The History of the M1: How has it Evolved?

The following content has been supplied by Co-op insurance

This week marks 57 years since the M1 – the backbone of the UK motor network – was first built. In the same year that Mattel’s Barbie Doll hit toy shelves and Fidel Castro became prime minister of Cuba, the greatest single road project ever attempted in Britain began.

Today, the 193 mile road allows drivers to travel from London to Leeds in just over 3 and half hours. A trip that, back in 1945, would have taken more than 7 hours and cost three times as much, as you can see from the Co-operative Insurance’s ‘Maps Time Travel’ tool.

Who thought of building the M1?

While the M1 was not, in fact, the first section of motorway to be built in the UK – the Preston bypass (1958) holds that mantle – Lord Montague planned to build something very similar in 1923. He pre-empted that a longer road connecting the north to the south would be required to support future vehicles that had more than four wheels. This would also allow cars, he thought, to carry more than the legal limit of three trailers – a revolution for the construction sector.

Unfortunately, it wasn’t until 26 years later, when the Special Roads Act 1949 was introduced, that the country’s first motorways were permitted. The parlous state of the UK economy was also partly to blame for this delay.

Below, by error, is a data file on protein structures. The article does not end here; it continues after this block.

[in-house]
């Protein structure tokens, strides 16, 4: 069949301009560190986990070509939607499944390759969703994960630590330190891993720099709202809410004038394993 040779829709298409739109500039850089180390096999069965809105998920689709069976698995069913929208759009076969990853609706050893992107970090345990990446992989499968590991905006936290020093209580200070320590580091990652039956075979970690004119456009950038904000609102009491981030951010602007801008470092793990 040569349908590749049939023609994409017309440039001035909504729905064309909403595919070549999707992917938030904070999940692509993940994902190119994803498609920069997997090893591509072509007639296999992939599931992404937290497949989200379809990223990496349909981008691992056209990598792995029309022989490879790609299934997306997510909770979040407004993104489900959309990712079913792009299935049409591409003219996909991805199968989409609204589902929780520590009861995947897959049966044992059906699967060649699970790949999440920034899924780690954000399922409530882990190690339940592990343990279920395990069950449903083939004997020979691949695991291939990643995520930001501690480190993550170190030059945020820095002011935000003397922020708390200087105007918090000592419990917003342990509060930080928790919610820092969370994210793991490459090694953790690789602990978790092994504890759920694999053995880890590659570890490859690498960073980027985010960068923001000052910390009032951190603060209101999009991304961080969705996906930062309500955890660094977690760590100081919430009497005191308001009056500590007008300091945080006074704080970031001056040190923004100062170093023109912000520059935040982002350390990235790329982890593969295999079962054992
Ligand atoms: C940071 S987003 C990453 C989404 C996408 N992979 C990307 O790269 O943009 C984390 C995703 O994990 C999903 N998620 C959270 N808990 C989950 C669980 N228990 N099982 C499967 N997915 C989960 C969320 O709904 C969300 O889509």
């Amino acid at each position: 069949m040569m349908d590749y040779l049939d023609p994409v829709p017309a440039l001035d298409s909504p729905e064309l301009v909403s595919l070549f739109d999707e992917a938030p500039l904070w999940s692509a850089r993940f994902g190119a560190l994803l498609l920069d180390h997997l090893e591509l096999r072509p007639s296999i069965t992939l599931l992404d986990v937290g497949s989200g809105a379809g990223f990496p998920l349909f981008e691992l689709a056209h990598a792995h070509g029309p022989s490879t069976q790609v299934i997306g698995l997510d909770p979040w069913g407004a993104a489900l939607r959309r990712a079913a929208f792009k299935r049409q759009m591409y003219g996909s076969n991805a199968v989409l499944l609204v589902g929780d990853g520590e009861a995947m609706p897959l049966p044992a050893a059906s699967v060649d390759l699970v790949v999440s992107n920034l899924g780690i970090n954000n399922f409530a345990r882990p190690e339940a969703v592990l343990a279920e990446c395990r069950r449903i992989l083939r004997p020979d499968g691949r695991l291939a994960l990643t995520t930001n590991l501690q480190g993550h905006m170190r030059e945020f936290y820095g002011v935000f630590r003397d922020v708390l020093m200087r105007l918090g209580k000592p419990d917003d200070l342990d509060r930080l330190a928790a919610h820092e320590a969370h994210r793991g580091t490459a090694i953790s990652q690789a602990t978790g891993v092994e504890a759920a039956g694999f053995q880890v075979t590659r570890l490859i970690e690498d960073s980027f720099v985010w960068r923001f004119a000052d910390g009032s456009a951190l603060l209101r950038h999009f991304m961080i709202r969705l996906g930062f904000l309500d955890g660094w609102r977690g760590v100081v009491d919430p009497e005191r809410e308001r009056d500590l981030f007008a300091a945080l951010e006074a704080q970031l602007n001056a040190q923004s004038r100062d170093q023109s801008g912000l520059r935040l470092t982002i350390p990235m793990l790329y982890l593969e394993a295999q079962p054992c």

How long did the first phase take?

In the same year that Harold Macmillan won a general election – with the road adding to his cause – construction began on the M1’s initial phase. In 1959, the first piece of the motorway was built between junction 5 (near Watford) and 18 (near Crick), and was initially recognised as a London-to-Birmingham motorway.

The first part of the M1 was opened on 2nd November 1959 by the minister of transport, Ernest Marples, and was met with jubilation from the British public. Many were thrilled at the chance to drive at unrestricted speeds and reach destinations in record time: it was a real revolution in travel. However, with no central reservation, crash barriers, lighting or speed limits, it’s likely that the early M1 heavily contributed to the 6,520 fatalities that were recorded that year.

How did the M1 progress?

Six years after the M1 connected Berrygrove (junction 5) to Crick (junction 18), construction workers spent three more years (1965-1968) extending the road to Leeds in the north and London in the south.

From 1977 to 1999, further changes took place. A connection between Brent Cross and Page Street was created, while the M1 section north of the M62 underwent major reconstruction, linking Leeds to Hook Moor.

In 2013, work to update Catthorpe Interchange at junction 19 began, while there are proposed plans to widen the M1 to a dual 4-lane or dual 5-lane motorway between junctions 21 and 21a in 2017/2018.